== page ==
Llyn y Fan Fach

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Llyn y Fan Fach
Llyn y Fan Fach (1323880330).jpg
Location Brecon Beacons National Park, Carmarthenshire
Coordinates 51°52′55″N 3°44′31″W / 51.88194°N 3.74194°W / 51.88194; -3.74194Coordinates: 51°52′55″N 3°44′31″W / 51.88194°N 3.74194°W / 51.88194; -3.74194
Type reservoir, natural lake
Primary outflows Sawdde
Basin countries United Kingdom
Max. depth 29 m
Surface elevation 506 m

Llyn y Fan Fach (Welsh meaning Lake of the small beacon-hill) is a dammed lake in the western border of the Black Mountain (Brecon Beacons National Park) in Carmarthenshire, South Wales. Llyn y Fan Fawr is 2km to the east.

Legend of Llyn y Fan Fach[edit]

A folklore legend is connected with the lake. In the folk tale,[1] a local young man, son of a widow from Blaen Sawdde (near Llanddeusant) agreed to marry a beautiful girl who arose from the lake, on the condition that he would not hit her three times. He complied easily because the girl was so beautiful, and they were happy for years putting up a house in Esgair Llaethdy near Myddfai, and bringing up a family there. The girl had very special cattle, traditionally still kept at Dinefwr, Llandeilo,[2] and other animals. But over time the man did hit his wife three times often as gentle admonishments. Reasons for why he hits her vary, from the wife laughing at a funeral or crying at a wedding. Regardless, she had to go back to the lake according to the promise, taking the cattle with her. But the mother came back to them to help and instruct her children, and in particular one called Rhiwallon (in some versions Rhiwallon is the name of the young man who marries the fairy girl). In due course Rhiwallon and the other sons went to the court of Rhys Gryg from Deheubarth where they became famous doctors that are known today as the Physicians of Myddfai .[citation needed] A number of their medical formulas remain in the Welsh manuscripts.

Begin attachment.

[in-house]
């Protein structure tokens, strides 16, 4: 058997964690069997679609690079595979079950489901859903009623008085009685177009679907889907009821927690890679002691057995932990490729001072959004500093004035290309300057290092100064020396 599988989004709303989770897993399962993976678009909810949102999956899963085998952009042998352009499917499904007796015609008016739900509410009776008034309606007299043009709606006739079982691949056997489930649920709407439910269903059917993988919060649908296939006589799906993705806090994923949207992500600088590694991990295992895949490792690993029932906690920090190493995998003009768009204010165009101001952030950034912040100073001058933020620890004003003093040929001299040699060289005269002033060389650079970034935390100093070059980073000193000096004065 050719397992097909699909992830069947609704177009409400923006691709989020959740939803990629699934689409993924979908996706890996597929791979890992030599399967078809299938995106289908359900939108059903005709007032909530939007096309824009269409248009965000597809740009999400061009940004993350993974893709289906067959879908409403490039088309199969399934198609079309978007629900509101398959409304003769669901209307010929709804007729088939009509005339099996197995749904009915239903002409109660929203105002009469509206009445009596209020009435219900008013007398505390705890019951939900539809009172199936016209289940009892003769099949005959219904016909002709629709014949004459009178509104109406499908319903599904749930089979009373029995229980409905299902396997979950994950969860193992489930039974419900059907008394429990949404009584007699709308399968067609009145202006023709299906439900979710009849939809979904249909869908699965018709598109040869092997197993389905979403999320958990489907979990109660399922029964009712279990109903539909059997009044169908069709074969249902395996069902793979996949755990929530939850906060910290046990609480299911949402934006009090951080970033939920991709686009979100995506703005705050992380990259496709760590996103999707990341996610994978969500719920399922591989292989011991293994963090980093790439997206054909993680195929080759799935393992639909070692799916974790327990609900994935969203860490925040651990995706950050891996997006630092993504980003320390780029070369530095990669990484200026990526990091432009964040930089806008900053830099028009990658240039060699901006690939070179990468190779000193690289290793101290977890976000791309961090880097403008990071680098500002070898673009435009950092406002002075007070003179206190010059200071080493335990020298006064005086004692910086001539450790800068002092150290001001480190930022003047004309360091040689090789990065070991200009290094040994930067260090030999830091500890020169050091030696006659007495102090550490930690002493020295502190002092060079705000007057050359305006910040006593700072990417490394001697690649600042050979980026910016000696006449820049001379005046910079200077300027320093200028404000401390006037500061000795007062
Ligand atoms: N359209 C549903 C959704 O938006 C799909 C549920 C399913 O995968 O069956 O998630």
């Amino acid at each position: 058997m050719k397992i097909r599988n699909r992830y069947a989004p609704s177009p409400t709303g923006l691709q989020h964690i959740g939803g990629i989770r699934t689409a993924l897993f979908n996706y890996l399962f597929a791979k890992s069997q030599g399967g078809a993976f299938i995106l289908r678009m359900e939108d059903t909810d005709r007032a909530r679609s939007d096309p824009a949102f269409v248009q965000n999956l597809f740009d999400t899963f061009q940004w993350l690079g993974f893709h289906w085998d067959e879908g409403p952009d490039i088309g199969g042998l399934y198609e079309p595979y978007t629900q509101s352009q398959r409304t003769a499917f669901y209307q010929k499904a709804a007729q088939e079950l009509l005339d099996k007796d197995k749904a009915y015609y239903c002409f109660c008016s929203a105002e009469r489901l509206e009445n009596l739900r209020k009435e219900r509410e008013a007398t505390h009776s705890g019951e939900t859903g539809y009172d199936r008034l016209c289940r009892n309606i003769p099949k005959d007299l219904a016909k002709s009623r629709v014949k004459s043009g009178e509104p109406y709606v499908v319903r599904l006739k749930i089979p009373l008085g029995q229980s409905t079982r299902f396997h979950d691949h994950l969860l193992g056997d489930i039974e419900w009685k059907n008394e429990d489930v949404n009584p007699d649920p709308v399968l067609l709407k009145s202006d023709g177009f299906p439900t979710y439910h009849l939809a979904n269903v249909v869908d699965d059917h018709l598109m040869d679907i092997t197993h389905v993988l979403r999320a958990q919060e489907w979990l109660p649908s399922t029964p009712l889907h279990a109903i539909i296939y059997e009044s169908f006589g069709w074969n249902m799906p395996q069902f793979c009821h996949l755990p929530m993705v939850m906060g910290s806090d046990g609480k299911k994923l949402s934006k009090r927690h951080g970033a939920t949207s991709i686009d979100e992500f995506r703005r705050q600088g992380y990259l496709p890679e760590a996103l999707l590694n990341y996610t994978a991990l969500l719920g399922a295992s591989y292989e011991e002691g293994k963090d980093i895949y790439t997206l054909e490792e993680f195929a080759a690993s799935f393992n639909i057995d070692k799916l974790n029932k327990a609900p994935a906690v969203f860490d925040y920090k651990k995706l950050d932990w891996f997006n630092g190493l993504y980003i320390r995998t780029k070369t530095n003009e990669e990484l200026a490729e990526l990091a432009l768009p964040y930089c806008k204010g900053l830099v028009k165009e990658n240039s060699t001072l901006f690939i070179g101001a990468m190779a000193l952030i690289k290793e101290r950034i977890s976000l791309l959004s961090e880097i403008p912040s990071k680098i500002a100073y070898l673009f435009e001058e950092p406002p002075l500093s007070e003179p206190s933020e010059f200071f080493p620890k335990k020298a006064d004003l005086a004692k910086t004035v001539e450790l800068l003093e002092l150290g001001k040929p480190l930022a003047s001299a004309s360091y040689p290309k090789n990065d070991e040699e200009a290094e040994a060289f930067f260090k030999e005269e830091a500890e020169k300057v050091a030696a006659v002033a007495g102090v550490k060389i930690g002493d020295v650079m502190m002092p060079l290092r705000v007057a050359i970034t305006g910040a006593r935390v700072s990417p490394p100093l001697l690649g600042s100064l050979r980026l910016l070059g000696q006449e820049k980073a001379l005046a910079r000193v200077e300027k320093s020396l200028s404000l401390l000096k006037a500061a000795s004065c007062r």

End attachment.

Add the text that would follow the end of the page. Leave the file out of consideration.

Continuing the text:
It is probable that the "Lady of Llyn y Fan Fach" was originally a Celtic goddess .[citation needed] Some elements in the story also relate to Welsh traditions of the fairies (or Tylwyth Teg in Welsh).

Further reading[edit]

There are phew versions of this legend in Welsh and English.

  • T. Gwynn Jones, Welsh Folklore and Folk-custom (1930; new edition 1979). Tt. 61-4. Background and a lot of interesting details.

References[edit]

  1. ^ folk tale
  2. ^ The Welsh Academy Encyclopedia of Wales, p. 128, Printed 2008, University of Wales Press, Cardiff, ISBN 978-0-7083-1953-6

External links[edit]

Llyn y Fan Fach (1323880314).jpg